The city could look to sell the former day center to Fort Vancouver Regional Library, just four years after buying it
VANCOUVER — The experiment that was the Vancouver Navigation Center appears to officially be over.
At least inside the building at 2018 Grand Boulevard in central Vancouver.
The city purchased the 2.5-acre property in 2017 for $4.3 million, with the goal of creating a one-stop-shop of homelessness resources, including a day center with showers, restrooms, and laundry facilities.
Neighbors quickly complained, citing a sharp increase in illegal activity both on the Navigation Center property, and in the surrounding area.
An outside review also cited numerous concerns with a lack of oversight, and a low barrier approach to allowing people to enter and leave the day center, which was operated by Share until early 2020.
Following that report Share pulled out of managing the site, leaving the city to take over day-to-day operations while searching for a new operator.
Then, the pandemic struck, prompting the city to close down the day center in March of last year. Today it is open only two hours per day on Tuesdays and Thursdays for people to pick up mail delivered to the site.
Currently, the site is leased to SeaMar, as well as Fort Vancouver Regional Library (FVRL), which needed a new administrative headquarters following a water main break that caused massive flooding of their existing home at 1007 E. Mill Plain Blvd in October of last year.
On Monday, Vancouver City Council members gave their blessing to city staff to enter negotiations with the library on a possible purchase of the Grand Blvd site, which is valued at $4.325 million. The agreement would also designate that any proceeds from the sale would be set aside for use in providing homeless services in some other capacity.
“We believe this would be a very compatible use with the neighborhood,” said Vancouver Parks Director Julie Hannon during a presentation, “but would also confirm that and do troubleshooting of issues as we do the public outreach.”
Should that sale go through, the city would look to repurpose the existing library building, which is on the National Register of Historic spaces, for either for a community arts center, a business incubator site, or other community-focused purpose.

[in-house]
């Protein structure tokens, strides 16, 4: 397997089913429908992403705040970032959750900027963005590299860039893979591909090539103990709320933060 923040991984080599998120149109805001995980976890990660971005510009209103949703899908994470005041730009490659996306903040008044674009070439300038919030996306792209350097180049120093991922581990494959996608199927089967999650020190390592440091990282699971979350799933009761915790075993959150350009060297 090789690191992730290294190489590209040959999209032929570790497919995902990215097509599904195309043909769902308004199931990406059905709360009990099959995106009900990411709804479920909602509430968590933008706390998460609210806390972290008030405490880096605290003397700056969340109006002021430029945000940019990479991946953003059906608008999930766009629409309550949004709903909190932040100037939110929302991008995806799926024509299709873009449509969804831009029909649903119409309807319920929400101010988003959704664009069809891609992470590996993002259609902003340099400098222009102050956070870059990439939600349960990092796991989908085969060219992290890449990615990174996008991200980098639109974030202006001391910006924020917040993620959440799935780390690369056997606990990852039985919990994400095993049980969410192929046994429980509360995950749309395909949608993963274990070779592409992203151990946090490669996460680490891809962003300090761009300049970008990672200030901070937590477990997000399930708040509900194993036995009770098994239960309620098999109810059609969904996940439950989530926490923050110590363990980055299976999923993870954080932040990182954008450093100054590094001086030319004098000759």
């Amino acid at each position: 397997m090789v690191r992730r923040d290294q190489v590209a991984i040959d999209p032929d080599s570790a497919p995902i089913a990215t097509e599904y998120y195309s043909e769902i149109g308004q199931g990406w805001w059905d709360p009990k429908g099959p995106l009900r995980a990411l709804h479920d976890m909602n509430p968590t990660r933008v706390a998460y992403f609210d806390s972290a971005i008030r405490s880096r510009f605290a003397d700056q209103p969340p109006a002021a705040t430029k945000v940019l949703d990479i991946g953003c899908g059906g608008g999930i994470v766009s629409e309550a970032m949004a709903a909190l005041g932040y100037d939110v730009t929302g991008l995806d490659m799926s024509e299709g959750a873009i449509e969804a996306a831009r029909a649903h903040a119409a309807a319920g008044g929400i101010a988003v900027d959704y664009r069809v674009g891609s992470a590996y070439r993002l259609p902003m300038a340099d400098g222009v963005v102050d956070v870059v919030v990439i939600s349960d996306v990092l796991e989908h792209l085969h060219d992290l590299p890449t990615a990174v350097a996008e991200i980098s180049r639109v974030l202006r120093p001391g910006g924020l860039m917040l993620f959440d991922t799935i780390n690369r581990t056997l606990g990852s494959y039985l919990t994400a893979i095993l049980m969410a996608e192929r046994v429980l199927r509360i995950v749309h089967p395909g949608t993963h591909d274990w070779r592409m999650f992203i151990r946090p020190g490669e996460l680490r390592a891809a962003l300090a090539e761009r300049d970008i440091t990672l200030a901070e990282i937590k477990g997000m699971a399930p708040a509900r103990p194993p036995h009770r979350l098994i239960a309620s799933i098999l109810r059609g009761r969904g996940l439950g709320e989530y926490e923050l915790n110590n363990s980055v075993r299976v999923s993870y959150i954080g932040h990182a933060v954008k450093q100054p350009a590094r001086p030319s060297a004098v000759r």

What happens there would need to be done in concert with the library system, which currently holds a lease on the site through 2030.
Hannon said the estimated cost to get the current library building repaired and up to code, along with asbestos abatement, would run approximately $6.5 million, though some of that would likely come from an insurance payout for the damage caused in the flooding.
Future homeless resources up in the air
While all of the city council members, along with Mayor Anne McEnerny-Ogle, expressed support for the idea of selling the Grand Blvd building and working with the library on repurposing the former administration building, they also noted that focus needs to shift to what comes next in terms of providing services for the area’s homeless population.
“My concern is, where do we go with the day center from here?” asked Councilor Bart Hansen. “We’ve put a lot of time, effort and money into it. Maybe this wasn’t the right site. Maybe there needs to be another site.”
In its report on the Navigation Center, the Alpha Project, a San Diego-based homeless nonprofit, recommended an increase in 24-hour shelter space, noting that day centers can tend to increase foot traffic unless rules are strictly enforced, including keeping records of who is coming and going.
“I think that we learned that when you gather people together and then have nowhere for them to go at five o’clock at night, that’s not a successful model,” said Councilor Linda Glover. “I think we have learned that there are models that are successful, and we’ll have to continue pursuing those.”
Councilor Erik Paulsen said he supported the idea of setting aside money from a sale of the Grand Blvd building to be used on homeless services, but urged city staff to ensure that the funds are clearly marked, and that the community is fully informed when they are spent, and what they were spent on.
“Any conversation in the future that considers usage of those funds (must) be explicitly stated as such,” said Paulsen. “So identifying them as the proceeds of that sale, and being very explicit about that, so that it’s transparent to everybody involved.”
Vancouver and Clark County recently formed a Joint Executive Council on Homelessness, with the goal of setting a regional approach to homelessness services. Councilor Ty Stober, who sits on that council, said conversations thus far have centered only on a framework, and not around potential new sites for any shelters, day centers, or homeless services.
“It’s been proposed by council member (Gary) Medvigy that we focus on the visible homeless population or community,” said Stober. “So if that is the kind of strategy that we take, and focus in that area, then I would assume how we provide daytime programming would follow down that pathway.”
Following Monday’s meeting, the city will enter negotiations with FVRL to create a proposed purchase and sale agreement, which would come back before the City Council for final approval sometime later this year.